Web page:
YOU SHOULD EITHER MAKE A BUSINESS OF TRADING OR ELSE NOT TRY TO BE A TRADER. You cannot be succesful at trading any more than you can be at mining, manufacturing, doctoring or anything else, unless you are trained for it. And by “training” I do not mean an occasional dab. Incidentally, unless you are peculiarly adapted to the business you had better become an intelligent investor instead of an unintelligent trader.
Chart(s) I’m looking at —
Trade I’m looking at —
So Starbucks (SBUX) has an interesting chart. The one below is a monthly.
The stock has been trading in a tight horizontal channel for nearly 3-years. Tight sideways action like this, over a long period, often precedes a big move.
I’m just starting to dig into the company but there’s some interesting things going on. For example, over the past 5 years, the company has increased its number of stores in China from 800 to 3,200 today. That’s an average of one new store every 15 hours…
It’s mobile payments app saw payments grow over 75% year-over-year in 17’.
China’s middle class (where Starbucks is seeing the majority of its growth) is expected to double over the next 5 years, from 300m to 600m, according to McKinsey. The Chinese are just developing their affinity for coffee and it looks like Starbucks may have an increasingly large runway in the company.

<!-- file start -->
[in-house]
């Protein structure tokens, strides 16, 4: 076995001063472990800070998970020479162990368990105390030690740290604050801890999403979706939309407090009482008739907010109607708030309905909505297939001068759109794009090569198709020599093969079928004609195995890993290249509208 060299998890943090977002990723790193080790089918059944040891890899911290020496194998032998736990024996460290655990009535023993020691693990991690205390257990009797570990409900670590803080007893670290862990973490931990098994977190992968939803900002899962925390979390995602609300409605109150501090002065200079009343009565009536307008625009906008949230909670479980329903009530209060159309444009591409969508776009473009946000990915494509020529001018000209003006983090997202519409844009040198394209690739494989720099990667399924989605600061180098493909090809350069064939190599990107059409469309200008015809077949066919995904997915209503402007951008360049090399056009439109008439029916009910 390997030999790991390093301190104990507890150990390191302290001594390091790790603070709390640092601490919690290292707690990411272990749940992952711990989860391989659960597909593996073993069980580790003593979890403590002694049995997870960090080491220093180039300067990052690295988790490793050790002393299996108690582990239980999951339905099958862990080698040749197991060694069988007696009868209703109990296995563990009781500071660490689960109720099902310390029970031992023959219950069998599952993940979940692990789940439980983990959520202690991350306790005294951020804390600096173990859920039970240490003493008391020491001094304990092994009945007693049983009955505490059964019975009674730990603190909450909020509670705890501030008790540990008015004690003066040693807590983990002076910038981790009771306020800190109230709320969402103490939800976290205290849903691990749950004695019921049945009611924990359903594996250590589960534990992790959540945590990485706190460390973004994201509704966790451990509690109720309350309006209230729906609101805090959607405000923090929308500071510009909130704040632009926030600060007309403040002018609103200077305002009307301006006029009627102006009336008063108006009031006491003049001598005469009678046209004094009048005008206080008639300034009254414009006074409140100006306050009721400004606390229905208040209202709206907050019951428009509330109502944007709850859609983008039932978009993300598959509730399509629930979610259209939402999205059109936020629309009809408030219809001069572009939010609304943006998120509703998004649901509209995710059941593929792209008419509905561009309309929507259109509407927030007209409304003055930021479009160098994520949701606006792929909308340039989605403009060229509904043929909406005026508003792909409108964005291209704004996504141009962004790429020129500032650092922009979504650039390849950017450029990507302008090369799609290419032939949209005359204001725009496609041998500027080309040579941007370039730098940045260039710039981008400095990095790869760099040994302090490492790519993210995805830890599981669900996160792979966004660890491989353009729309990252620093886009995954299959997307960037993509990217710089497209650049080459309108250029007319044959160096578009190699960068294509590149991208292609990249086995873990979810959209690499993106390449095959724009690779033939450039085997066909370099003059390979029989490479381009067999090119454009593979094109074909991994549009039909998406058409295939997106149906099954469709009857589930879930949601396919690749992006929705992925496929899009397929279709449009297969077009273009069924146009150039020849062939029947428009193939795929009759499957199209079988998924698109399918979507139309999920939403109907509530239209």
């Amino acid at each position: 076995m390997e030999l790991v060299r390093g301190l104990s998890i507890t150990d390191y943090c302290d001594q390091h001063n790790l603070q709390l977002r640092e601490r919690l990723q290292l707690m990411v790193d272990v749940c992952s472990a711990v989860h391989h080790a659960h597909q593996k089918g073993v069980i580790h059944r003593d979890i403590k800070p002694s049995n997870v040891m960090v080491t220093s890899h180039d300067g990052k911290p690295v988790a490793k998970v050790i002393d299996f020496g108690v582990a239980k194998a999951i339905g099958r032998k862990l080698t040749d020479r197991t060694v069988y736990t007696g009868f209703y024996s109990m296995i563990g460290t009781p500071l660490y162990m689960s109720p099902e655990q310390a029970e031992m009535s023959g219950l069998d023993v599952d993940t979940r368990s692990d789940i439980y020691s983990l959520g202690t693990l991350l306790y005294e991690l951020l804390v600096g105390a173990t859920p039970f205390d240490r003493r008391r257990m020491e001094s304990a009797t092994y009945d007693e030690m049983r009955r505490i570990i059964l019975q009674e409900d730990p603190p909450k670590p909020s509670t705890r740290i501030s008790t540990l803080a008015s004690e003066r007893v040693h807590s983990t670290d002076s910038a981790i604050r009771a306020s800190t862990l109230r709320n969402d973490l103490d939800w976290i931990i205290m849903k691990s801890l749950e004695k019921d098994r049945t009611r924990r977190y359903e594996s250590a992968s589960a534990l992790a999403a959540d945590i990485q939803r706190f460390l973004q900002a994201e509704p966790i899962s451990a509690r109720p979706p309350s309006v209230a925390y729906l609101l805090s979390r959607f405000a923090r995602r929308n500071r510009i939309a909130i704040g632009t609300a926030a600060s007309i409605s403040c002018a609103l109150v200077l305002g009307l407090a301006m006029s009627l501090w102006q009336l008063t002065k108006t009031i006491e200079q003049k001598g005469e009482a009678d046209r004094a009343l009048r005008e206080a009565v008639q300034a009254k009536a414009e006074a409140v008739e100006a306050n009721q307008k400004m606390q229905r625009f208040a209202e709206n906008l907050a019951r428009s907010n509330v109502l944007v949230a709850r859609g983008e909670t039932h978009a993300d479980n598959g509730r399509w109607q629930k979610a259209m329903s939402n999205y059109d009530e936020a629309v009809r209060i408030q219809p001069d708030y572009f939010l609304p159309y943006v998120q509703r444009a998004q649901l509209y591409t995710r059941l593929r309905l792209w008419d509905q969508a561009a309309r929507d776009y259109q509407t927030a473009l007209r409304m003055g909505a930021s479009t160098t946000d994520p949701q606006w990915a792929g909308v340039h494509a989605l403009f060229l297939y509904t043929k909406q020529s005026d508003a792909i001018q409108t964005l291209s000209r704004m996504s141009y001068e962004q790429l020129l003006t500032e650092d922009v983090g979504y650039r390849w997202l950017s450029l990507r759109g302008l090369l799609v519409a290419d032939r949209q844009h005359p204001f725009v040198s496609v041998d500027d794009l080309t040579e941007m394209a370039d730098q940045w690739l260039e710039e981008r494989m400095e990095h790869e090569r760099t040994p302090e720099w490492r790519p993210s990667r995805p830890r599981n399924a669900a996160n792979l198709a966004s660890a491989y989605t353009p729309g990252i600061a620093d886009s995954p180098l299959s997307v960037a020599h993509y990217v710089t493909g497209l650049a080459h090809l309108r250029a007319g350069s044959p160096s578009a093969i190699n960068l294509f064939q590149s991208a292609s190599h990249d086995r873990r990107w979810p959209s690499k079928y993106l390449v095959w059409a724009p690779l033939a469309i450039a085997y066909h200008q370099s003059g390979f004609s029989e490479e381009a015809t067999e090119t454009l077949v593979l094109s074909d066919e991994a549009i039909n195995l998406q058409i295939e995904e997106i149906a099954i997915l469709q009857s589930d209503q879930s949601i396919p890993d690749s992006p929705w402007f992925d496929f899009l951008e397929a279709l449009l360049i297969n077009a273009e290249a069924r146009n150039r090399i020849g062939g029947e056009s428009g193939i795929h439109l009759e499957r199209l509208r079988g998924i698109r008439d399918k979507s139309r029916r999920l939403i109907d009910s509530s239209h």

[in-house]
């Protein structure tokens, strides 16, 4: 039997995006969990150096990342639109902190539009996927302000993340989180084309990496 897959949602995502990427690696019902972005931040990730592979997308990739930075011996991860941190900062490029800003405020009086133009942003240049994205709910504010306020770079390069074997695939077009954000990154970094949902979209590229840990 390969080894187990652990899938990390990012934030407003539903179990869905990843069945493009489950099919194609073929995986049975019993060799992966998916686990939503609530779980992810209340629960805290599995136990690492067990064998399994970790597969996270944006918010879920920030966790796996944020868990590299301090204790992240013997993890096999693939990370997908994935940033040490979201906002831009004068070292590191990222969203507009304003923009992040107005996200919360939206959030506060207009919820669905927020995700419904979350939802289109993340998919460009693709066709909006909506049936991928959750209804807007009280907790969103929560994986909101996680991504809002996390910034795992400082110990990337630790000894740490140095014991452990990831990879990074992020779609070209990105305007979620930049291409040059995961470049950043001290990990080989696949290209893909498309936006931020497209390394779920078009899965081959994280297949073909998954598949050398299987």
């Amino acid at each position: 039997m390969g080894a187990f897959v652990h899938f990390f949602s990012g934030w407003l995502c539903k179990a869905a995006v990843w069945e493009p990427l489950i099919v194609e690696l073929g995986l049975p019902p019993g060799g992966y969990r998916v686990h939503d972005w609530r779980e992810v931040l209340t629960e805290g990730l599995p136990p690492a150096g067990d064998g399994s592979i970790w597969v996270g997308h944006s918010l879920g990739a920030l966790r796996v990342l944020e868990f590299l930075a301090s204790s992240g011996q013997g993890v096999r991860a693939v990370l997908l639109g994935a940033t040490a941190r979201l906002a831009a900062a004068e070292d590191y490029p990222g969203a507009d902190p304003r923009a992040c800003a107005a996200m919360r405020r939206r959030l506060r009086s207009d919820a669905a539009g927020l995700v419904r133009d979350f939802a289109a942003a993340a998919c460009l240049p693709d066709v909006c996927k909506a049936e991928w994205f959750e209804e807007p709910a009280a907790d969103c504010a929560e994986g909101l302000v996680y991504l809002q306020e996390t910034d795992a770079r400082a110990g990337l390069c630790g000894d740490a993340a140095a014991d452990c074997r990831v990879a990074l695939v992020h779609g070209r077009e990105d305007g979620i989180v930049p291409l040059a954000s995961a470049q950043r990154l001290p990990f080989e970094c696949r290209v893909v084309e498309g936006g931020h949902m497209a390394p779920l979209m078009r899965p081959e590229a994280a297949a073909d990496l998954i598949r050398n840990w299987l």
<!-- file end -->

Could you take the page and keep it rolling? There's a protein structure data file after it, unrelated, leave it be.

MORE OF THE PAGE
I’ve still got a lot of digging to do. The company has seen sales and cash flow growth stall out some over the last year. So I need to figure out why that is and if it’s likely to continue. But if there’s a play here, SBUX could be a good candidate for our DOTM call strategy.
Quote I’m pondering —
There are two kinds of disequilibrium: static disequilibrium, where both the prevailing dogma and the prevailing social conditions are rigidly fixed but quite far removed from each other; and dynamic disequilibrium, where both the real world and the participant’s views are changing so rapidly that they cannot help but be far apart. ~ George Soros
Understanding the prevailing beliefs of market participants about how they think the world works is almost as important as understanding how the world actually works.
Both drive decision making and thus price action…
Article by Alex Barrow, Macro Ops